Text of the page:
Another prolific writer of the Naturalist movement is John Steinbeck. His novel, of Mice and Men, explores the fate of George and Lennie, two men controlled by their environment and chance as well. Crane achieves their struggle with achieving of the American Dream. Their difficulty results in a life of endlessly moving and replanting themselves. They have no place to call home and their lower-class status becomes something that controls them. George and Lennie have additional problems as well. Lennie's innocent but terrible habit of doing "bad things" (Steinbeck Mice and Men 11) is constantly setting them back. To escape the repercussions of Lennie's behavior, the two resort to such acts as hiding in an "irrigation ditch all day" (11). Lennie is a burden and George resents this at times. Here we see George's environment controlling him when he feels as though he could break free and have a chance. He believes that if Lennie were out of the picture, he could succeed. He tells George, "If I was alone I could live so easy. I could get a job an' work, an' no trouble" (11). Here Crane places George in a setting that is almost impossible. His existence is common and he longs for more. His act of violence leads to the death of an innocent man. Of Mice and Men captures Naturalist aspects because it demonstrates the total lack of control people have when it comes to their environment.

Another example of Steinbeck's contribution to the Naturalistic movement is his famous novel, the Grapes of Wrath. Again, Steinbeck provides us with a picture of desperation that farmers faced during their migration to California. The setting in this novel is significant to the overall theme of Naturalism and it provides us with an excellent example of how environment controls the individual. Families suffer loss of various kinds and the end does not appear in sight. Individuals did not sense any relief with sunrise. We read, "The dawn came, but no day. In the grey sky a red sun appeared, a dim red circle that gave little light, little dusk; and as that day advanced, the dusk slipped back toward darkness, and the wind cried and whimpered over the fallen corn" (Steinbeck Grapes of Wrath 5). The novel also focuses on the dire situations in this setting. Families sold all that they had in an effort to strike it rich in California but the dream was more fatal than they could imagine. Farmers, after selling all of their belonging, would come back to their anxious families with "hands in their pockets, hats pulled down... They walked back to the farms, hands in pockets and heads down, shoes kicking the red dust up" (113). Here Steinbeck is drawing on the experience of loss to convey the utter hopelessness these people felt in the middle of nowhere with nowhere to go. He emphasizes this heavy weight by allowing the families experience the desolation together. For example, the Joads and the Wilsons are "lonely and perplexed, because they had all come from a place of sadness and defeat, and because they were all going to a mysterious place, they huddled together; they talked together; they shared their lives, their food, and the things they hoped for in the new country" (249). These images present us with the absolute desolation every family faced fully reinforcing the Naturalistic thought.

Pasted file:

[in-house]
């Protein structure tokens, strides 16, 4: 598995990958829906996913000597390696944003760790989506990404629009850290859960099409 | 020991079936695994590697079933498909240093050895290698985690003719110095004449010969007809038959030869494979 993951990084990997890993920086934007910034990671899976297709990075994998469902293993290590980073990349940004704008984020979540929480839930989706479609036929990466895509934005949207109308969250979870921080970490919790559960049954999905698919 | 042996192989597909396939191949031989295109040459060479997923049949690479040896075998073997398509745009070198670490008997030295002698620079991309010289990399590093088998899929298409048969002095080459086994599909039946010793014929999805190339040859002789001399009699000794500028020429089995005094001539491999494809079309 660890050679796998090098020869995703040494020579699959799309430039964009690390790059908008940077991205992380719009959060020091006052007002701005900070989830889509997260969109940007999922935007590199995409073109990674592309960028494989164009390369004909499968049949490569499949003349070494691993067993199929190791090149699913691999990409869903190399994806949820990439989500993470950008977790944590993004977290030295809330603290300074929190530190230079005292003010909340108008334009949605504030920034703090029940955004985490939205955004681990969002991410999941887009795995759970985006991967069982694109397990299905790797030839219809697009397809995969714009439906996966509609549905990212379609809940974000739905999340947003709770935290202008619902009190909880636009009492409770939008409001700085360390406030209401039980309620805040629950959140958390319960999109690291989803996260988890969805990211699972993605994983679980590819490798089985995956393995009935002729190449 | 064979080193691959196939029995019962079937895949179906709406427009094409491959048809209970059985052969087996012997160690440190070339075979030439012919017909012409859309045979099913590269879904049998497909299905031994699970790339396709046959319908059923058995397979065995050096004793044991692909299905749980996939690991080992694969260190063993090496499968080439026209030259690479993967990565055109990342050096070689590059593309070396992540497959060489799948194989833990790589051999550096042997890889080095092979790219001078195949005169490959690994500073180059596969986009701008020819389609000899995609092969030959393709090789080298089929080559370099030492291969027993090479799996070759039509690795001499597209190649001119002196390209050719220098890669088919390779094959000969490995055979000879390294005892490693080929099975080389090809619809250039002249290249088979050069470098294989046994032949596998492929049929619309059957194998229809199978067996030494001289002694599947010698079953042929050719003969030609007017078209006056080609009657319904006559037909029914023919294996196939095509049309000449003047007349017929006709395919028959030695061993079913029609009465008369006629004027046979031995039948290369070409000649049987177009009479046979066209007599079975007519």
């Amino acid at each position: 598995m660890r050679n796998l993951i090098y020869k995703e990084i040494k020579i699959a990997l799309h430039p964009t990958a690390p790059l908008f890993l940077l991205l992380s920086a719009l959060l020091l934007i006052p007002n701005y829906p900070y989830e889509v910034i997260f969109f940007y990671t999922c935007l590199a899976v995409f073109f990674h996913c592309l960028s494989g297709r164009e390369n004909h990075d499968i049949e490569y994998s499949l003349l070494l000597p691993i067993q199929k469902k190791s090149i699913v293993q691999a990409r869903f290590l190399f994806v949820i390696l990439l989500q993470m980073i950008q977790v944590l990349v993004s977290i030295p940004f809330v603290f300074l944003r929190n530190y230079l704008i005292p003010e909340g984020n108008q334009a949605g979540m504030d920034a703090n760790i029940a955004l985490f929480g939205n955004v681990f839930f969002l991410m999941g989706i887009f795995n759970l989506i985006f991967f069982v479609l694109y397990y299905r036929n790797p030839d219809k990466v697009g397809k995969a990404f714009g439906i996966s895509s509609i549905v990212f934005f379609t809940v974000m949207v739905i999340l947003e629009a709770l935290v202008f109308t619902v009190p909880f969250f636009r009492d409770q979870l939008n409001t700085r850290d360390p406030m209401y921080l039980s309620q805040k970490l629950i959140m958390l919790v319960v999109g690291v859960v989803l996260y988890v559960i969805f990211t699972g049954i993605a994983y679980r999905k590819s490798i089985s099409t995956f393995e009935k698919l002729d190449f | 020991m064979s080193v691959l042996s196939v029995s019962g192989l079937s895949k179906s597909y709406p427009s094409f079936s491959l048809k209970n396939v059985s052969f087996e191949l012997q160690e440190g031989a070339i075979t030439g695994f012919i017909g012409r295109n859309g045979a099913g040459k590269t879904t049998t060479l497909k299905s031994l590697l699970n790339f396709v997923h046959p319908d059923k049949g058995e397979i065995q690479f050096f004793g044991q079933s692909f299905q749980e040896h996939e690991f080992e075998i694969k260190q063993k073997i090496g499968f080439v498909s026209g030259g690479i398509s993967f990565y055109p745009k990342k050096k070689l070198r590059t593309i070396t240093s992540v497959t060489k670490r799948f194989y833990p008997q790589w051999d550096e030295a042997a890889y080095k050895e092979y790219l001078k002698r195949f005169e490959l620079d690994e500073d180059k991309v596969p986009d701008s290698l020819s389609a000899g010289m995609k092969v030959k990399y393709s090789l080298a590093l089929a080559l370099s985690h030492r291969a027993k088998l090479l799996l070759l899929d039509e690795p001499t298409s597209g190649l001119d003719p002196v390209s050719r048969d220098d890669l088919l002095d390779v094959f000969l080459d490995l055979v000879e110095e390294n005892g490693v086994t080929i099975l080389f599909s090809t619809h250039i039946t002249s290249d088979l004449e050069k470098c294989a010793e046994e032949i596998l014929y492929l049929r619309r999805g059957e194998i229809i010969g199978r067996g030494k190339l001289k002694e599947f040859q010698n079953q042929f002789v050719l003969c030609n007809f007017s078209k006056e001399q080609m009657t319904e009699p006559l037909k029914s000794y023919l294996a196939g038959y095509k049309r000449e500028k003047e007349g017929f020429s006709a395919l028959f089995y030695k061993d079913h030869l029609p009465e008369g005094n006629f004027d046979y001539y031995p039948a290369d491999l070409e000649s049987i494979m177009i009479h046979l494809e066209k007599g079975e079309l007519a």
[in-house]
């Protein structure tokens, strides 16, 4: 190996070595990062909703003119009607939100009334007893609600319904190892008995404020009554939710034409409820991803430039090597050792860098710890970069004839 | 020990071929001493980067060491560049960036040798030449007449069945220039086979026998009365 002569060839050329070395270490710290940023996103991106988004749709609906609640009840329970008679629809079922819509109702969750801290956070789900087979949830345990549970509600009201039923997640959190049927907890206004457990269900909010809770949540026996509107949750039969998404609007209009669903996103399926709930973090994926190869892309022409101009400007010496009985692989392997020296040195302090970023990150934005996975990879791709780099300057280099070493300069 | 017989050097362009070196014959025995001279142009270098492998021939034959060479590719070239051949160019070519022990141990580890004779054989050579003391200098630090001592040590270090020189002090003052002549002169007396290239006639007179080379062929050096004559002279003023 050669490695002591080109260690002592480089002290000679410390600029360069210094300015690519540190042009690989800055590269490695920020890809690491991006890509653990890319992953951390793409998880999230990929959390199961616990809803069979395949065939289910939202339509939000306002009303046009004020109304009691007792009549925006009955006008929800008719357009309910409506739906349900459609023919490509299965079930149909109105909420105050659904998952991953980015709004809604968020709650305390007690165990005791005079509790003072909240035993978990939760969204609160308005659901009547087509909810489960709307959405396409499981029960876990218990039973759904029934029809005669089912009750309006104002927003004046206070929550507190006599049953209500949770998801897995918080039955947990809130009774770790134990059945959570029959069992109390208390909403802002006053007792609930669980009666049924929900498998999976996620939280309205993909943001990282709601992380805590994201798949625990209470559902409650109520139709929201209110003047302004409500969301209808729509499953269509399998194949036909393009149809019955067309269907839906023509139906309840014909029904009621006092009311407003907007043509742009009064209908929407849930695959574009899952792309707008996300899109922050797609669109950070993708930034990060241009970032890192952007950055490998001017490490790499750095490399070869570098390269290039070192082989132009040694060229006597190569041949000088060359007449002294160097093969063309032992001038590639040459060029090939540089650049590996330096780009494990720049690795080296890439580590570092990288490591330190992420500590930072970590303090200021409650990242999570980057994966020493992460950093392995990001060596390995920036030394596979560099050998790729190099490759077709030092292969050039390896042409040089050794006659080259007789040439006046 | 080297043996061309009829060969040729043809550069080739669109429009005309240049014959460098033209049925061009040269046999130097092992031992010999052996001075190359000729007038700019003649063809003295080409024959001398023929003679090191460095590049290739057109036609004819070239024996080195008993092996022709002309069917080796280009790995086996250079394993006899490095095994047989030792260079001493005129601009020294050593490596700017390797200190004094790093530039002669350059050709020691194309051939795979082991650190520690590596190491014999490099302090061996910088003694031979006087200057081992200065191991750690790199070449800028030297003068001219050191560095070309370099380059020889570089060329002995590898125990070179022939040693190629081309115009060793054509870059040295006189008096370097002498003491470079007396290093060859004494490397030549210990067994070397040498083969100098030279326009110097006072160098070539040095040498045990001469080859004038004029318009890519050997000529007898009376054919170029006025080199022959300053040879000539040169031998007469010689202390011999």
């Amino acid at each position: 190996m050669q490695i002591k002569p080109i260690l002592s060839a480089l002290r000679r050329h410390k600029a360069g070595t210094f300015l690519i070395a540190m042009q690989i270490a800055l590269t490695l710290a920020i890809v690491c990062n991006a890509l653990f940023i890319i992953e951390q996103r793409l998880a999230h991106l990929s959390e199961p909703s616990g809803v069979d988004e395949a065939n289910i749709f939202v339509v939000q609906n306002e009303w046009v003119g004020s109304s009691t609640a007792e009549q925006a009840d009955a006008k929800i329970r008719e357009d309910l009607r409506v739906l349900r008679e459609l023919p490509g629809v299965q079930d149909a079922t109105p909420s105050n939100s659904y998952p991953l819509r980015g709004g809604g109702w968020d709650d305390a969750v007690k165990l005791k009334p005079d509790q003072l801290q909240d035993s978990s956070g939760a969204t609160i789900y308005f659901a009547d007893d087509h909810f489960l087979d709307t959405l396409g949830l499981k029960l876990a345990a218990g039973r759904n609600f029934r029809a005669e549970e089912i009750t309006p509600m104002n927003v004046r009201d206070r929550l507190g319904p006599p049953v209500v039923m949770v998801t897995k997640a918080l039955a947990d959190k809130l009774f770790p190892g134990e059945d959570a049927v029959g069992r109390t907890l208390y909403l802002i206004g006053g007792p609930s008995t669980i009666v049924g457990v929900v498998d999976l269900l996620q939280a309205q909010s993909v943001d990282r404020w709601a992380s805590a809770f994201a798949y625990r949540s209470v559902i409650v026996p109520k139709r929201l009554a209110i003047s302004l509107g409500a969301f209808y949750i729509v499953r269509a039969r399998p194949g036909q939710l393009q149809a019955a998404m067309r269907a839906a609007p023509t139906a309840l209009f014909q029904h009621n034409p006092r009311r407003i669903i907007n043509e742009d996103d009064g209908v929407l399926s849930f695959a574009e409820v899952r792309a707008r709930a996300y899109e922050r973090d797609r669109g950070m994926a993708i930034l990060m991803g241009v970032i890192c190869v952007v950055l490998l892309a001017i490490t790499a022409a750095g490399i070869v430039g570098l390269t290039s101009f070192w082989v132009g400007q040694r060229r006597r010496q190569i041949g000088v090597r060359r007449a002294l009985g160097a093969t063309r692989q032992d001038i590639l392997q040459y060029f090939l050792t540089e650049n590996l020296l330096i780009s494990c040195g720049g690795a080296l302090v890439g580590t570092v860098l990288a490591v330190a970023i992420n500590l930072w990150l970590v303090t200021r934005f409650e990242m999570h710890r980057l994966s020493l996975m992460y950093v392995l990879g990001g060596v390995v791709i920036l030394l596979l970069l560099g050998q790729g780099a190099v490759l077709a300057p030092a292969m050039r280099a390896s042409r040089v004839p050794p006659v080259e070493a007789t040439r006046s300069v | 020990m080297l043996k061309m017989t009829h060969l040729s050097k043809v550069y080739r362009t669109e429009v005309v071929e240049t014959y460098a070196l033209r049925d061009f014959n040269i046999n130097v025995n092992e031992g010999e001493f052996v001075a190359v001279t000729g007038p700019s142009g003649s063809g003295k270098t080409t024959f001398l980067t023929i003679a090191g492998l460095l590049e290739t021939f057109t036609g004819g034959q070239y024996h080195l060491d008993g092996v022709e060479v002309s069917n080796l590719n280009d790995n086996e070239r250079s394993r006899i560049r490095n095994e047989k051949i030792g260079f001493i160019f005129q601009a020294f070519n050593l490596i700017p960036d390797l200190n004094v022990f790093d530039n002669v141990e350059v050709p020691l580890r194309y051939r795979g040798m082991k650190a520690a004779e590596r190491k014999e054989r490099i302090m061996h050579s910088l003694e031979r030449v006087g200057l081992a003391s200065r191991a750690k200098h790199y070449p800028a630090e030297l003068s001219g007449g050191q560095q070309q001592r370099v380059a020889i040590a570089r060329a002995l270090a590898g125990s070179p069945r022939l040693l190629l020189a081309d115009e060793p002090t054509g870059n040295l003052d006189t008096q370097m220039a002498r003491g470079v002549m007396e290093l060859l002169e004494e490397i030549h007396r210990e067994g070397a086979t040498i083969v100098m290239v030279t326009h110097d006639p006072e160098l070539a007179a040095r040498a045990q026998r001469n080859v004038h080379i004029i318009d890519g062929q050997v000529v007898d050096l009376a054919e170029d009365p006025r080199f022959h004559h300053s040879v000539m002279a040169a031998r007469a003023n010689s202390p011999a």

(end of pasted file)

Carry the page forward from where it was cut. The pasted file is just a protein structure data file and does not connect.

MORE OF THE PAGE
Mark Twain is perhaps the most notable of Realistic writers. His work focuses on real aspects of life to convey a message about society. Nothing demonstrates this ability anymore than the Adventures of Huckleberry Finn. The obvious elements that make this story realistic this issues of slavery and authority. In addition, Twain cleverly weaves the issue of morality into the story to emphasize relationships with people. The most predominant issue is that of slavery, and Huck and Jim become the tools in which Twain uses to explore the notion the men are not entirely good or evil. Huck grows up hearing what is good and bad and he learns this from the society in which he lives. Huck grapples with the idea of Jim being a bad slave for running away but being a good man for wanting to make things better for his family. Likewise, Jim knows what he is doing is considered wrong but he feels… [END OF PREVIEW]